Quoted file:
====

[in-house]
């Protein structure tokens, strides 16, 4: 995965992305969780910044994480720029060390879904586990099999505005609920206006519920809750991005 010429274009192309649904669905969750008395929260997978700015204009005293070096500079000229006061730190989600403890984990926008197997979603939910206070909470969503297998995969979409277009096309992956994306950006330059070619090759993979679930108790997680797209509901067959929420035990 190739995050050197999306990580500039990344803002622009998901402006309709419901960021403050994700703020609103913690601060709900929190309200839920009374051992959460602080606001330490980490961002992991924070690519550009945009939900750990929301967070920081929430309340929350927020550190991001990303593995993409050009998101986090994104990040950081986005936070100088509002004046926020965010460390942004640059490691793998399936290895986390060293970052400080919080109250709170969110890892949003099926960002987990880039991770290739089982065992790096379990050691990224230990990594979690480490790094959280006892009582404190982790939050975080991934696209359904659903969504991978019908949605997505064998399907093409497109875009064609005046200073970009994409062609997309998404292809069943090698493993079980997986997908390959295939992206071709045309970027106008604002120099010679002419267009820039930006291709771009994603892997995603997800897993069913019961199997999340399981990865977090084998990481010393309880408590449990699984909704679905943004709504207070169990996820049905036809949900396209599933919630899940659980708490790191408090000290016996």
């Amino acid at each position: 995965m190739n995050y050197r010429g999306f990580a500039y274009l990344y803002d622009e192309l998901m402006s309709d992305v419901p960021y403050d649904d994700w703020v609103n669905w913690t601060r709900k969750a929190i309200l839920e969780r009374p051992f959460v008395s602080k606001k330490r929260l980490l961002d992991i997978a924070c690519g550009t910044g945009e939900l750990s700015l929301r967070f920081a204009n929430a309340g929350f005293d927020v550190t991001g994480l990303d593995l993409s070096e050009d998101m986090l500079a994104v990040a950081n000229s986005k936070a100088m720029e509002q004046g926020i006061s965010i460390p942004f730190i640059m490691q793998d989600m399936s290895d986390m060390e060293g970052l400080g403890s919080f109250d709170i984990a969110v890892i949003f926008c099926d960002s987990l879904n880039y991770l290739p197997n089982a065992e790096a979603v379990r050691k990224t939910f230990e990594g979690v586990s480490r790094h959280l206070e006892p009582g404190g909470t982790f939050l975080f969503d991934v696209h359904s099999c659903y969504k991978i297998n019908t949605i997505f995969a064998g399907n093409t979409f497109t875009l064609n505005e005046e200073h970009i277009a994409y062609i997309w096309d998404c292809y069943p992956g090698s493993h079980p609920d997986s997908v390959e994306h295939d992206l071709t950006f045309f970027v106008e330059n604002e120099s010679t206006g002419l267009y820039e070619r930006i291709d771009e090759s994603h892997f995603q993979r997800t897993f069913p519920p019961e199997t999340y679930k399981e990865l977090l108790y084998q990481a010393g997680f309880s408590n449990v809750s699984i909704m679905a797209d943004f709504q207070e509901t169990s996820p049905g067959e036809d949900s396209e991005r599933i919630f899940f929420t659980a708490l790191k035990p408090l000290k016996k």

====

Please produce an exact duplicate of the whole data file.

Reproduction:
[in-house]
């Protein structure tokens, strides 16, 4: 995965992305969780910044994480720029060390879904586990099999505005609920206006519920809750991005 010429274009192309649904669905969750008395929260997978700015204009005293070096500079000229006061730190989600403890984990926008197997979603939910206070909470969503297998995969979409277009096309992956994306950006330059070619090759993979679930108790997680797209509901067959929420035990 190739995050050197999306990580500039990344803002622009998901402006309709419901960021403050994700703020609103913690601060709900929190309200839920009374051992959460602080606001330490980490961002992991924070690519550009945009939900750990929301967070920081929430309340929350927020550190991001990303593995993409050009998101986090994104990040950081986005936070100088509002004046926020965010460390942004640059490691793998399936290895986390060293970052400080919080109250709170969110890892949003099926960002987990880039991770290739089982065992790096379990050691990224230990990594979690480490790094959280006892009582404190982790939050975080991934696209359904659903969504991978019908949605997505064998399907093409497109875009064609005046200073970009994409062609997309998404292809069943090698493993079980997986997908390959295939992206071709045309970027106008604002120099010679002419267009820039930006291709771009994603892997995603997800897993069913019961199997999340399981990865977090084998990481010393309880408590449990699984909704679905943004709504207070169990996820049905036809949900396209599933919630899940659980708490790191408090000290016996």
């Amino acid at each position: 995965m190739n995050y050197r010429g999306f990580a500039y274009l990344y803002d622009e192309l998901m402006s309709d992305v419901p960021y403050d649904d994700w703020v609103n669905w913690t601060r709900k969750a929190i309200l839920e969780r009374p051992f959460v008395s602080k606001k330490r929260l980490l961002d992991i997978a924070c690519g550009t910044g945009e939900l750990s700015l929301r967070f920081a204009n929430a309340g929350f005293d927020v550190t991001g994480l990303d593995l993409s070096e050009d998101m986090l500079a994104v990040a950081n000229s986005k936070a100088m720029e509002q004046g926020i006061s965010i460390p942004f730190i640059m490691q793998d989600m399936s290895d986390m060390e060293g970052l400080g403890s919080f109250d709170i984990a969110v890892i949003f926008c099926d960002s987990l879904n880039y991770l290739p197997n089982a065992e790096a979603v379990r050691k990224t939910f230990e990594g979690v586990s480490r790094h959280l206070e006892p009582g404190g909470t982790f939050l975080f969503d991934v696209h359904s099999c659903y969504k991978i297998n019908t949605i997505f995969a064998g399907n093409t979409f497109t875009l064609n505005e005046e200073h970009i277009a994409y062609i997309w096309d998404c292809y069943p992956g090698s493993h079980p609920d997986s997908v390959e994306h295939d992206l071709t950006f045309f970027v106008e330059n604002e120099s010679t206006g002419l267009y820039e070619r930006i291709d771009e090759s994603h892997f995603q993979r997800t897993f069913p519920p019961e199997t999340y679930k399981e990865l977090l108790y084998q990481a010393g997680f309880s408590n449990v809750s699984i909704m679905a797209d943004f709504q207070e509901t169990s996820p049905g067959e036809d949900s396209e991005r599933i919630f899940f929420t659980a708490l790191k035990p408090l000290k016996k």